rocky edited this page Apr 14, 2013 · 5 revisions

The trepanning debugger gdb-like debugger. As such, it is both a high-level and low-level debugger. It is a also a rewrite of ruby-debug. But to provide all of the functionality that it has, it requires a patched version of MRI Ruby 1.9.3 or 1.9.2 found the rb-threadframe project. The additional run-time support in the MRI is what gives this some debugger power that you won't find in other MRI 1.9 debuggers.

See the installation instructions.

There is a [google group mailing list]( for Ruby debuggers.)

If trepanning is installed, here is how to run:

   $ trepan ruby-program [program]

If your program needs options of its own:

   $ trepan -- ruby-program [program args...]

If you want to run from the source tree you can do that too:

  cd place-where-trepan-is-installed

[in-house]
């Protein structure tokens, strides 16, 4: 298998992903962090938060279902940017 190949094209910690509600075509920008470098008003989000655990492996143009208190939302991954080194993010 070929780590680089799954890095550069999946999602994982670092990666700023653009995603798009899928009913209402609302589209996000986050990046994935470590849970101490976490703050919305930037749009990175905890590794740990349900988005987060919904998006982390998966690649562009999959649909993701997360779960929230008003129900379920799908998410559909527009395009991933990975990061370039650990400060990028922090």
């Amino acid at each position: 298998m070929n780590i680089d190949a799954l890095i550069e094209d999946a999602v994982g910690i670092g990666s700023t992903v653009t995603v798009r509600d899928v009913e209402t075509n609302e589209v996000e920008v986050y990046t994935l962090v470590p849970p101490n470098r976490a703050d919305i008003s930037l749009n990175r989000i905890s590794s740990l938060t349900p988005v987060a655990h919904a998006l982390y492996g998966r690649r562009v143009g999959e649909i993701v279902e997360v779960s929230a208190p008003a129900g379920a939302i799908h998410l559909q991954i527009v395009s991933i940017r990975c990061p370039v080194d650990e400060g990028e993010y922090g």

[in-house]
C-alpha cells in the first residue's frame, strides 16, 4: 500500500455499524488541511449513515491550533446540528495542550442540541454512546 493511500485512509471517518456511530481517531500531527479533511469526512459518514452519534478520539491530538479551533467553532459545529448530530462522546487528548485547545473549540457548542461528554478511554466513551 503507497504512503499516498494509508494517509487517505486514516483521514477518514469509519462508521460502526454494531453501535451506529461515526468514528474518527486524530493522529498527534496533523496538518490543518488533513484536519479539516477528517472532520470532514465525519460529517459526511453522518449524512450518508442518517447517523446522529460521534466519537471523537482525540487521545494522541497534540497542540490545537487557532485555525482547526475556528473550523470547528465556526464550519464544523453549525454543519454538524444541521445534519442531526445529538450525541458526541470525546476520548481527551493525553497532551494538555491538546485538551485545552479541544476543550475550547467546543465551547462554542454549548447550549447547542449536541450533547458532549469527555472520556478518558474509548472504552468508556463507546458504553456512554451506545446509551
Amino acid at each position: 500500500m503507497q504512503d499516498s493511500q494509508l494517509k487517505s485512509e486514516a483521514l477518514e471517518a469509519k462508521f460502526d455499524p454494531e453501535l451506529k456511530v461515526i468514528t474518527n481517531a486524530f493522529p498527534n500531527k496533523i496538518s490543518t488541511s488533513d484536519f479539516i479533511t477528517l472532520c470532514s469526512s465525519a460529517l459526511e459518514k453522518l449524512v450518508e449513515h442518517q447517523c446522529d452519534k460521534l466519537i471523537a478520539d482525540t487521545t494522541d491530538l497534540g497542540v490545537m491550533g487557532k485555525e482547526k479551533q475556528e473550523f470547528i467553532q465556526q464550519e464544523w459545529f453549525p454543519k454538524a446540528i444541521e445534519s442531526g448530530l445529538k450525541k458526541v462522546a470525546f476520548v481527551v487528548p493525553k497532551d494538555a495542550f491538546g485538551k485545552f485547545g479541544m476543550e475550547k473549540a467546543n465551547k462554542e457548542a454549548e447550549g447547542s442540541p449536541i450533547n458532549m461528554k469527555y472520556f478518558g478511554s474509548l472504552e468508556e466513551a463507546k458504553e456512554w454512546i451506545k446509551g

./bin/trepan -- ruby-program [program args...]

Running from inside irb:

 require 'trepanning' 
 Trepan.debug { your code }

The return value from Trepan is the return value of the block, i.e. the final value in the block.

You can run the same thing inside your Ruby program, but probably you don't want to give a block. Instead, you may want to have debugging start on the next statement in the code:

 require 'trepan' 
 Trepan.debug # Don't stop here...
 work # but stop here.

The above is really shorthand for something like:

  $trepan =

The global variable $trepan set holds debugger settings, such as autolist" orautoeval` settings and breakpoint information.

Due to the line-event orientation in ruby-debug, it occasionally was convenient to add a synchronous stop in your program. I don't think that will be necessary here, but if you do call to the debugger at the point of the call rather than the subsequent stopping point, set opts[:immediate] to true. Example:

 # ... work, work, work 
 mydbg.debugger(:immediate=>true) # enter debugger here 
 # ... work, work, work

There is extensive on-line help. Run help inside the debugger.